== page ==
Skip directly to search Skip directly to A to Z list Skip directly to site content
CDC Home

Volume 9, Number 2—February 2003

Research

Influence of Role Models and Hospital Design on the Hand Hygiene of Health-Care Workers

Mary G. Lankford*†, Teresa R. Zembower‡, William E. Trick§, Donna M. Hacek*†, Gary A. Noskin*†‡, and Lance R. Peterson*†‡Comments to Author 
Author affiliations: *Northwestern Prevention Epicenter, Chicago, Illinois, USA; †Northwestern Memorial Hospital, Chicago, Illinois, USA; ‡Northwestern University Medical School, Chicago, Illinois, USA; §Centers for Disease Control and Prevention, Atlanta, Georgia, USA

Main Article

Table 4

Effect of behavior of other health-care workers in the room on health-care workers’ hand-hygiene compliance, by multivariate analysis, Northwestern Memorial Hospitala

Variableb Odds ratio 
(95% confidence interval) p value
Room entry alone (n=291)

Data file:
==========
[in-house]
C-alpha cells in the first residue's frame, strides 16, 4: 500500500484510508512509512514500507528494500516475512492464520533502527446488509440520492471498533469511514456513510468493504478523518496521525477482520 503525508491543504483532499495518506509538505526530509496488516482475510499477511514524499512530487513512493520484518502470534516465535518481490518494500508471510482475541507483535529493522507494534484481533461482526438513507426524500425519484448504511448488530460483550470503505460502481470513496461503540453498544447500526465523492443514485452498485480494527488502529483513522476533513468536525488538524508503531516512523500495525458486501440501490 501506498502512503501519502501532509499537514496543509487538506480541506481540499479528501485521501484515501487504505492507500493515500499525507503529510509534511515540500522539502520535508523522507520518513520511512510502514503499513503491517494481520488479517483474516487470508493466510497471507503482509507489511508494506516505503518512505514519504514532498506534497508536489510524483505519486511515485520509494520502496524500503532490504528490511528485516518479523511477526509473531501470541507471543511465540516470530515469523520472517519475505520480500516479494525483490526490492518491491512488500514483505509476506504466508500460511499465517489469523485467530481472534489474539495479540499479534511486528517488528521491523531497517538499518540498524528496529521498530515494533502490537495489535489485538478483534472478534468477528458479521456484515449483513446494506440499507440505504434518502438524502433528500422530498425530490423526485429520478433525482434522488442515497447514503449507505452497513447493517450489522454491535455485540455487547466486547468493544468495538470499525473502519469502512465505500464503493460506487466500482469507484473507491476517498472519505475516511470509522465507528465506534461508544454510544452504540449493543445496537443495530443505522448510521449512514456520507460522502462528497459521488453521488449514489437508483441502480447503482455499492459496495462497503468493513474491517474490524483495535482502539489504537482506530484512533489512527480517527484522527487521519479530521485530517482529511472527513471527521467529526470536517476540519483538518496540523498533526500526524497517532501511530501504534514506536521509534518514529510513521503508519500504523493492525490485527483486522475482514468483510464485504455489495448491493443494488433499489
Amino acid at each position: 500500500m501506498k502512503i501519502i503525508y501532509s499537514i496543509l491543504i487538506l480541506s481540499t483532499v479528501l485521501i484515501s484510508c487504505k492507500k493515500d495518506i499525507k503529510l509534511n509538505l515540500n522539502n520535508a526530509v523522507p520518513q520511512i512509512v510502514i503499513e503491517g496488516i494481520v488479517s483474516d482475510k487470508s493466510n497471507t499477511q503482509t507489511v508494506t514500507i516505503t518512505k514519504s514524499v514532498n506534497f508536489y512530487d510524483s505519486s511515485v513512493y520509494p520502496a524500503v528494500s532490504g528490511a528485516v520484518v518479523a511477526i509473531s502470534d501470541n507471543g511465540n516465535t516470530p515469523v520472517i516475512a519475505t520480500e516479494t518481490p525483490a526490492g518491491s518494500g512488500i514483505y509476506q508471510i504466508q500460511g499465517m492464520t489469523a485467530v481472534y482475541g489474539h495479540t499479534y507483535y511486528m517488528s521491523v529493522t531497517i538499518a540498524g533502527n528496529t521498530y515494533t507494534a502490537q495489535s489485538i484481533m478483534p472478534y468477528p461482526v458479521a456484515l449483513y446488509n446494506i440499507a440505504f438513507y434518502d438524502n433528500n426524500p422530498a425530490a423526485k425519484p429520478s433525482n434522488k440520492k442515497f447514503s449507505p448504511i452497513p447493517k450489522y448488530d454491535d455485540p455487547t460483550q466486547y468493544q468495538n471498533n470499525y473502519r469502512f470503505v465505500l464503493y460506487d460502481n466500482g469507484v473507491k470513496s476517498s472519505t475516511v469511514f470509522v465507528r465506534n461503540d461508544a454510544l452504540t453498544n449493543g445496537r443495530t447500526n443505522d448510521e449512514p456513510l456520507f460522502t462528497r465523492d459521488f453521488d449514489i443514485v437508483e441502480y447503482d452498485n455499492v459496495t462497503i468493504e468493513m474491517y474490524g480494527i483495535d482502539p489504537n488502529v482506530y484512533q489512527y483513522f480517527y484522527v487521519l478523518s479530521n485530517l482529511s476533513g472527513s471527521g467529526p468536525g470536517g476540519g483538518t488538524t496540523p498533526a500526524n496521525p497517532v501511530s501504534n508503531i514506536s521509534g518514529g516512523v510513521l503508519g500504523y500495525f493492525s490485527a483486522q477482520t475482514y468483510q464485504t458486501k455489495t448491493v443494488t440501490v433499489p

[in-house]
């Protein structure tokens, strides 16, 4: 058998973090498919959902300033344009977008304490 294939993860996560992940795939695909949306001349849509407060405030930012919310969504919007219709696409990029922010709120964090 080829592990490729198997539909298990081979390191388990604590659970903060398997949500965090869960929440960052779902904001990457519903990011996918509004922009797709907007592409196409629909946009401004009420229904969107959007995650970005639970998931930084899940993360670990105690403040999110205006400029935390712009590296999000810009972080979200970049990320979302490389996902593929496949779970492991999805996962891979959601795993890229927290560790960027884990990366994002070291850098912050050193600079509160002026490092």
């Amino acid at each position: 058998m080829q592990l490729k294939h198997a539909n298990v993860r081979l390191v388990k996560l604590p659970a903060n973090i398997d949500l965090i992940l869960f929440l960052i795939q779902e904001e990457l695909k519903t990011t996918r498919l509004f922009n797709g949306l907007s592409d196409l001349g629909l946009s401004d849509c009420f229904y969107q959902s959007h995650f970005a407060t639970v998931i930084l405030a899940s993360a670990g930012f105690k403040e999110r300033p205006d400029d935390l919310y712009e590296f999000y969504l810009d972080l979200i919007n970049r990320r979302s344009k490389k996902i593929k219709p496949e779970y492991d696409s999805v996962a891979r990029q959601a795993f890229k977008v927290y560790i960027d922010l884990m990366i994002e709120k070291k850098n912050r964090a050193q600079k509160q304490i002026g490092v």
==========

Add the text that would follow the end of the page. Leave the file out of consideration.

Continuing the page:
1.0

In a room when a peer performs hand hygiene (n=48)
1.1 (0.6 to 2.3)
0.7
In a room when a higher ranking person performs hand hygiene (n=64)
0.8 (0.4 to 1.3)
0.3
Highest ranking person in the room (n=144)
0.6 (0.4 to 1.0)
0.07
In a room when peer does not perform hand hygiene (n=41)
0.4 (0.2 to 1.0)
0.05
In a room when higher ranking person does not perform hand hygiene (n=111) 0.2 (0.1 to 0.5) <0.001

aAdjusted for variables significantly associated with increased hand-hygiene compliance, i.e., health-care worker glove use, hand hygiene on room entry, invasive procedures, patient contact, and old versus new hospital.

bNurses and physicians accounted for most observations for all categories.

Main Article

Top of Page

USA.gov: The U.S. Government's Official Web PortalDepartment of Health and Human Services
Centers for Disease Control and Prevention   1600 Clifton Rd. Atlanta, GA 30333, USA
800-CDC-INFO (800-232-4636) TTY: (888) 232-6348 - Contact CDC–INFO